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Rural Housing Assistance Programs

The US Department of Agriculture administers a range of programs designed to support low income rural Americans. We review the housing programs and how you may be able to benefit from them.

Rural Housing Benefits and Assistance
The U.S. Department of Agriculture (USDA) Rural Development provides financial assistance to rural Americans through over fifty programs. Over the last few decades, millions of residents of rural towns, villages, and communities have received help either through loans or grants. Rural housing assistance is intended to make sure that low- and very low-income individuals have decent, safe, sanitary living environments, through low interest loans for purchase or repair of a home, rental assistance, and farm labor housing loans and grants. Here's a closer look at a few specific USDA rural projects.

Single Family Direct Home Loans
Direct home loans provide a pathway to homeownership for eligible recipients in designated rural areas. You might be surprised at how many US counties qualify. To view a list of qualifying areas click here (PDF). In many states, the entire state qualifies except for 2-3 counties. The amount of a qualifying loan is determined by the recipient's adjusted family income, assets, and existing debts.

To be eligible, recipients must be without decent, safe, sanitary housing and be unable to obtain a loan with suitable terms from a conventional lender. Direct home loans are intended to be for the recipient's primary residence, and the recipient must have the legal capacity to take on debt obligations. Recipients must be US citizens or eligible non-citizens who have not been suspended from federal programs.

Direct home loans can be used to build, repair, renovate, relocate, purchase and prepare a site, or to provide water and sewage. The usual terms of the loan are a 20 to 33-year payback at 1% interest. The house itself must meet local eligibility standards.

It is important to note the difference between a loan and a grant. In most situations, a grant does not have to be repaid unless the property is sold in less than three years. A loan must be repaid in part or in full when the title transfers or when the recipient of the loan is no longer living at the residence.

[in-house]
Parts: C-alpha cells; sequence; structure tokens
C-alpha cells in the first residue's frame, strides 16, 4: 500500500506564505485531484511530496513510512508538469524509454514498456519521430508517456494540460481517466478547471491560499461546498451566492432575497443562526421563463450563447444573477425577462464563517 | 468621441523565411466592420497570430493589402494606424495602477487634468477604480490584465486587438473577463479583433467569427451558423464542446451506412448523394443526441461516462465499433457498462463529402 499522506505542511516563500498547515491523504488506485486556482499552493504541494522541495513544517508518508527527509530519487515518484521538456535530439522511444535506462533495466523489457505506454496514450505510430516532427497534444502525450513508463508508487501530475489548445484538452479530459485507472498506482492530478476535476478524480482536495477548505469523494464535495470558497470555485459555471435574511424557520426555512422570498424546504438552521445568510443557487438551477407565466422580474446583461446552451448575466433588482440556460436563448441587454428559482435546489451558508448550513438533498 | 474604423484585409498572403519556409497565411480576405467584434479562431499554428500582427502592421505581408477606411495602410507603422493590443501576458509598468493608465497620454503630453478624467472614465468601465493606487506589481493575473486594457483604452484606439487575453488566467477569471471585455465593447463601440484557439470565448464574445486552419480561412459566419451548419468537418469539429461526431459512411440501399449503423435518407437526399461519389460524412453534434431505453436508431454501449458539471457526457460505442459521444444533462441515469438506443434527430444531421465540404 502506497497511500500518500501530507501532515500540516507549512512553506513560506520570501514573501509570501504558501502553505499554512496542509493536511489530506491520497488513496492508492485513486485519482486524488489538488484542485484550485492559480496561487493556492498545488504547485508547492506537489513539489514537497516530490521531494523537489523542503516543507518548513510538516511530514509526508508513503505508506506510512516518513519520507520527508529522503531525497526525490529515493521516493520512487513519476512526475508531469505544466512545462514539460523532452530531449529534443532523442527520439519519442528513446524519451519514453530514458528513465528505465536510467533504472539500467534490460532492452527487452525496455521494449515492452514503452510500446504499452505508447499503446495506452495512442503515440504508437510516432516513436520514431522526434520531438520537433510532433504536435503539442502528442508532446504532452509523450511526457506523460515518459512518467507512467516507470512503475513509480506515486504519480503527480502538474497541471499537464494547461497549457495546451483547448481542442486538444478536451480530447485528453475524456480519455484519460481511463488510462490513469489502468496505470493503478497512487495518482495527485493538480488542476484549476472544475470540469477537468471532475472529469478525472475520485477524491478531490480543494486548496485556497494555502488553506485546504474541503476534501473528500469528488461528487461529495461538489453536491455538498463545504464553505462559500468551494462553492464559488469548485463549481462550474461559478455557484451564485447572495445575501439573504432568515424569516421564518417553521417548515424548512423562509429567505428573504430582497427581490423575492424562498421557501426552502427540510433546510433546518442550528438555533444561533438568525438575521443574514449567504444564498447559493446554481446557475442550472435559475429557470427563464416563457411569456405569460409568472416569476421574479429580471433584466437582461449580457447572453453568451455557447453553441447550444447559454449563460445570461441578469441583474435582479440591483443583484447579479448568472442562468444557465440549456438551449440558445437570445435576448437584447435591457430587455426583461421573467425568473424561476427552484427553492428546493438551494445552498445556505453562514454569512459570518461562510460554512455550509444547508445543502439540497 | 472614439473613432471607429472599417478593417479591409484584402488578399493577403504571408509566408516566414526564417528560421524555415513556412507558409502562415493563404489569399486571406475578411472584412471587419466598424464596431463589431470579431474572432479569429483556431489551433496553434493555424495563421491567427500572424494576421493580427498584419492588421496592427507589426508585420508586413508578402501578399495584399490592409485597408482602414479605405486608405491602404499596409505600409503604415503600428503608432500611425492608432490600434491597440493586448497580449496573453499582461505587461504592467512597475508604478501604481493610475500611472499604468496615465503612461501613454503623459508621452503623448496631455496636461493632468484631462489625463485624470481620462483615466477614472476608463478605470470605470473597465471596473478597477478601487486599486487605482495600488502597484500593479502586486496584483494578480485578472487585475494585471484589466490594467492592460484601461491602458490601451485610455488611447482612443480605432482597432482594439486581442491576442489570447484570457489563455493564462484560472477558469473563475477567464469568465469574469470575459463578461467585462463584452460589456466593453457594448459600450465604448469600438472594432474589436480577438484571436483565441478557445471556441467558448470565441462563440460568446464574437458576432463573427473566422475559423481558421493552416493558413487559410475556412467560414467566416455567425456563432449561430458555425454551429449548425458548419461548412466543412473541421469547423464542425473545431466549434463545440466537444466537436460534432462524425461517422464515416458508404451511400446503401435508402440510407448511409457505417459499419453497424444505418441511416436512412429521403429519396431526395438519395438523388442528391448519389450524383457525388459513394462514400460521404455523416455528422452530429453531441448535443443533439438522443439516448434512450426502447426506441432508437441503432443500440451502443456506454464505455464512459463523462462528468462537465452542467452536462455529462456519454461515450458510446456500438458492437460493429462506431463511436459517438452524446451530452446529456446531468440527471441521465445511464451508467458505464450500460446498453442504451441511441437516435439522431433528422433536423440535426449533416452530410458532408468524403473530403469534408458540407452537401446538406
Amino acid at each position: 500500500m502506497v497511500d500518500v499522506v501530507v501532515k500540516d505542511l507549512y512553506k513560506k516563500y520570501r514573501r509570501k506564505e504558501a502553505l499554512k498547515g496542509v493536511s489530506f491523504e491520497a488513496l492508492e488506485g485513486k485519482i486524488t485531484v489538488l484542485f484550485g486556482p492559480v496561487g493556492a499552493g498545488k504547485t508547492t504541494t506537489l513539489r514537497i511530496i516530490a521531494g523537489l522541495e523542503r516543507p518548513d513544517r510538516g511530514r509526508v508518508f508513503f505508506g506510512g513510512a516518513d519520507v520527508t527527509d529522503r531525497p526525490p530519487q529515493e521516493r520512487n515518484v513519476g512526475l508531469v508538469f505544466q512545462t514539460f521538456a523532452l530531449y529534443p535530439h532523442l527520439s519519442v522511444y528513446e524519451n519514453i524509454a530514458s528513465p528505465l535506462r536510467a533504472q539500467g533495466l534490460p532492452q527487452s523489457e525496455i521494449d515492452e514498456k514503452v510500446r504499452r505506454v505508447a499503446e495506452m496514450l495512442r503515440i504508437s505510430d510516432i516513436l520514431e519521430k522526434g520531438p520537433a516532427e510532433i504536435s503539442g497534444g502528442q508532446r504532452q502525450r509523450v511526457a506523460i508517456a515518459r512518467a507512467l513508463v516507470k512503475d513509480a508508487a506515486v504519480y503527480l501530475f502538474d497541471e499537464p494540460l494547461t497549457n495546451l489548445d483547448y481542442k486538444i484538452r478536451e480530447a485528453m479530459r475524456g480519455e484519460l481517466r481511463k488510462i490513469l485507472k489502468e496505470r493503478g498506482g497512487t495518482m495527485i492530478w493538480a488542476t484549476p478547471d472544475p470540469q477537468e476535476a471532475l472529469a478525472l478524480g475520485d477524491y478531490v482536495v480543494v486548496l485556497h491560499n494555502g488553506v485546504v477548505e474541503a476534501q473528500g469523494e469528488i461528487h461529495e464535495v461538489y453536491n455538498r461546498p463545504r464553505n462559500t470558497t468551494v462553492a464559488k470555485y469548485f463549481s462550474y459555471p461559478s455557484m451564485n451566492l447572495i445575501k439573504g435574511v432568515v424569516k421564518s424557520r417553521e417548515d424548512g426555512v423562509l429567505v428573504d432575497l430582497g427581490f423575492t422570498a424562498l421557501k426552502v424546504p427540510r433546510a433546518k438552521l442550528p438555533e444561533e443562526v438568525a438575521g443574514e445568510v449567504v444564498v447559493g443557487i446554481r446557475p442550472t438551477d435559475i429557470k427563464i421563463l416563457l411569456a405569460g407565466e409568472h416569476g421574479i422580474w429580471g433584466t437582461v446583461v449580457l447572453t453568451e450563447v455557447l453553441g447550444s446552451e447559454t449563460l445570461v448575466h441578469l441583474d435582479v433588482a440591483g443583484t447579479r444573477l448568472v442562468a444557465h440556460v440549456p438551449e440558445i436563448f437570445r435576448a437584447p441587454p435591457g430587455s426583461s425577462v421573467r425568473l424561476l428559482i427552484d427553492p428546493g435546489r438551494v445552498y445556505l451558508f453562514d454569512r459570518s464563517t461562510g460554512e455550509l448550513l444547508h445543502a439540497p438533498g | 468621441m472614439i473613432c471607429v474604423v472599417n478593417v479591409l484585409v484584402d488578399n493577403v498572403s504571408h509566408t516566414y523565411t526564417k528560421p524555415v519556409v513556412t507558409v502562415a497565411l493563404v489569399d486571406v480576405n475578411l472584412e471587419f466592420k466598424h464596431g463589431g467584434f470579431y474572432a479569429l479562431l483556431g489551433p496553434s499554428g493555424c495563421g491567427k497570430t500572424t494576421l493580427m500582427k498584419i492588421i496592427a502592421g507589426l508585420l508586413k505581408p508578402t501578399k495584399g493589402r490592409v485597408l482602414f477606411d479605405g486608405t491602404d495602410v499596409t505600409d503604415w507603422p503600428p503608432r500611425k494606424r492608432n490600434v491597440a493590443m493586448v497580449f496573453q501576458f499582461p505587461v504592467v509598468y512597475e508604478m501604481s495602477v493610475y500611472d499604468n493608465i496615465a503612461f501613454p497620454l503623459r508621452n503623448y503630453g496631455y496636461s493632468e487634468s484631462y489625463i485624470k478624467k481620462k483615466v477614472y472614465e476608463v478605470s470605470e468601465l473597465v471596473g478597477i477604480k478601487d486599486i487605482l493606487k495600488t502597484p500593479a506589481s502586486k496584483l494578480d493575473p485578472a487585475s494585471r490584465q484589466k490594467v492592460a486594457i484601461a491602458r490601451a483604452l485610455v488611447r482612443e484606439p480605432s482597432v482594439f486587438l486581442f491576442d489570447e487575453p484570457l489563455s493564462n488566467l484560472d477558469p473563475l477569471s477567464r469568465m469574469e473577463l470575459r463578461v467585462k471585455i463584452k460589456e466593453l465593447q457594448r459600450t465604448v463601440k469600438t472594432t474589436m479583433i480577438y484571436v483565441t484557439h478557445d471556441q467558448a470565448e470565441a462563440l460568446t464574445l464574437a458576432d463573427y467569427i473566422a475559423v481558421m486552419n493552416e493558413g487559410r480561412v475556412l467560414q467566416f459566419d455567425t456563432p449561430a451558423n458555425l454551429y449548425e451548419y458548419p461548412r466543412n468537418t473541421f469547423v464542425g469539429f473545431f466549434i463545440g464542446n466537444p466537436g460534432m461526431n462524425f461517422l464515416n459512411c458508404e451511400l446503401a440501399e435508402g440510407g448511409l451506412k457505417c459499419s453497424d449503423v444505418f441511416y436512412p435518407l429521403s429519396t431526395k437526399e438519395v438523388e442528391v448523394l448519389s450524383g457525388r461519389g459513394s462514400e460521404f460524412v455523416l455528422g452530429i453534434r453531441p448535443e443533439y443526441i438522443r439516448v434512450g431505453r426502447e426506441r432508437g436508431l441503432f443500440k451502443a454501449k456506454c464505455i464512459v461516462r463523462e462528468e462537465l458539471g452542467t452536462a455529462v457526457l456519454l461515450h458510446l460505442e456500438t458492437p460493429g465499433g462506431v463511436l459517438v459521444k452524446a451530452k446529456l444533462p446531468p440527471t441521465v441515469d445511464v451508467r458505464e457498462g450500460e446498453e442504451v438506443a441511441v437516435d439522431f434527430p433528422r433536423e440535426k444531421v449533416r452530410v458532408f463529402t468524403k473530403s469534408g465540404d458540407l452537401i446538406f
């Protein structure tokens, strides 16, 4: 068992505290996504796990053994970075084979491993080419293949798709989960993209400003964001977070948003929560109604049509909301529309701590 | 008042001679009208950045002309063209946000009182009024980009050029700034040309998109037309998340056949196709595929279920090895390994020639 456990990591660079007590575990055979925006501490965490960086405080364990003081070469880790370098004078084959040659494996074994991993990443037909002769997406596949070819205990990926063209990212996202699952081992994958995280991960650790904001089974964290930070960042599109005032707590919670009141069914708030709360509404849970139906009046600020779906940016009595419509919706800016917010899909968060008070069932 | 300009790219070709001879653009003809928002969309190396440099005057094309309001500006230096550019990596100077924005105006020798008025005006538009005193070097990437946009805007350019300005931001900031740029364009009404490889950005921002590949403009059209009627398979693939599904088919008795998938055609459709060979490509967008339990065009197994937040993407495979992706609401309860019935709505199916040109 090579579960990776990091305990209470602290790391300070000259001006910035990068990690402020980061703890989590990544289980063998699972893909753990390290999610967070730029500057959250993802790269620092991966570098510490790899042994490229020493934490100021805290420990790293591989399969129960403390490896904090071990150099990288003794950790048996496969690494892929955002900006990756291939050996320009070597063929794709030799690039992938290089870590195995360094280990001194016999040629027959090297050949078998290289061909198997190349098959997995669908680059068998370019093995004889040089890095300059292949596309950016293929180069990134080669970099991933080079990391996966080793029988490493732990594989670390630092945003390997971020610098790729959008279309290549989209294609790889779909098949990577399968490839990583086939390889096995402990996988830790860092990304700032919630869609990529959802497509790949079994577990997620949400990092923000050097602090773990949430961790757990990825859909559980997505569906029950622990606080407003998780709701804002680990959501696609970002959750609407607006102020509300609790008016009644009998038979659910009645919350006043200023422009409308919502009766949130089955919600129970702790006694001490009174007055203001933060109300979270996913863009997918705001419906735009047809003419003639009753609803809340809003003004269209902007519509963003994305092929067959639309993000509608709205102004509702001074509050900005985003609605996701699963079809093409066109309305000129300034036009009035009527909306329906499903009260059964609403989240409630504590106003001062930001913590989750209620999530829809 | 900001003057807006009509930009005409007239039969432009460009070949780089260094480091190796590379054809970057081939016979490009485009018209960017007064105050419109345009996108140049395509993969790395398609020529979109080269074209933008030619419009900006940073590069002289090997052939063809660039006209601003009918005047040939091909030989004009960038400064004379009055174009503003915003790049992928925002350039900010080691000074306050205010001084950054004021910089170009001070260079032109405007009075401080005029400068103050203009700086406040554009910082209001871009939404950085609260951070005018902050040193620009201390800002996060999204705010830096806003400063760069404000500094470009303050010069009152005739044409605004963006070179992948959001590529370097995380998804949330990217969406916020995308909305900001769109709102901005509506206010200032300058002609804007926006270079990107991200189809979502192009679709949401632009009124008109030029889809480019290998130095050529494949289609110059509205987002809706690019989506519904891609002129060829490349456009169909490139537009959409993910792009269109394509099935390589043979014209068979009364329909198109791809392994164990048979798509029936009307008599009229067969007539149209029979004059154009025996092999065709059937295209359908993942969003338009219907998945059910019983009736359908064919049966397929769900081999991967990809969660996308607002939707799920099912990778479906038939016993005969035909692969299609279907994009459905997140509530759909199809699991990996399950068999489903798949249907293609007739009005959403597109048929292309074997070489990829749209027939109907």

Farm Labor Housing Loans and Grants
Labor housing loans and grants are intended for the development of residences for domestic farm laborers, including those who work in aquaculture such as fish or oyster farms, or those who do on-farm processing. The laborers may be year-round, migrant, or seasonal; and the funding may be used to buy, build, improve, or repair living spaces. The loan can pay for up to 90% of the cost of the project.

Labor housing subsidies are released to farmers, associations of farmers, family farm corporations, Indian tribes, nonprofit organizations, public agencies, and associations of farm workers. The individual or association then uses the subsidy to build housing for laborers. Terms are similar to direct home loans: up to 33-year payback at 1% interest. Interestingly, not just rural areas, but some urban areas can qualify when there is a need for additional suitable housing.

Rental Assistance
USDA Rural Development provides vouchers, subsidies, and rental assistance to landlords for their low-income tenants. Find your state office by clicking here. The subsidies do come with qualifications. Only residences with a USDA housing mortgage qualify for rural rental assistance, and assistance has a time limit of 25 years. The subsidy is designed to insure that tenants do not have to pay more than 30% of their adjusted household income on housing and related costs such as utilities. The subsidy may be used to modernize and improve the quality of the units.

Multi-family Housing Rental Assistance
The multi-family project differs little from other rental assistance programs. It provides payments in the form of vouchers to owners of new or existing USDA-financed Rural Rental or Farm Labor Housing so that low- and very low-income tenants can find a dwelling that's affordable. The projects must be nonprofit or limited profit to receive funding. To visit the USDA website click here.

Single-Family Housing Repair Loans and Grants
Loans up to $20,000 and grants up to $7,500 are available to low-income homeowners so that they can stay in their homes and make repairs, improvements, or needed modernization. Seniors may be eligible for grants for health and safety modifications. Some stipulations apply. The homeowner must occupy the home, be unable to get affordable credit elsewhere, and have a family income below 50% of the area median income. You can learn if your area is eligible by clicking here.

Rural assistance is similar to other government programs which are federally funded and state administered. Each state has jurisdiction to determine how funds can be spent. Some states are able to provide grants that don't have to be repaid while other states with greater demand provide very few grants but can help with low interest loans. The best way to get accurate information about what is available in your area is to contact your local agency. The USDA website has a wealth of information and can be viewed by clicking here.

If you live in a rural area and are in need of a living space, or if you would like to make safe, suitable housing available to low-income families in your community, one of the many programs offered through the USDA Rural Development may help. Every day, subsidies are helping residents of small towns secure something affordable, stay in their homes, and keep them in good condition.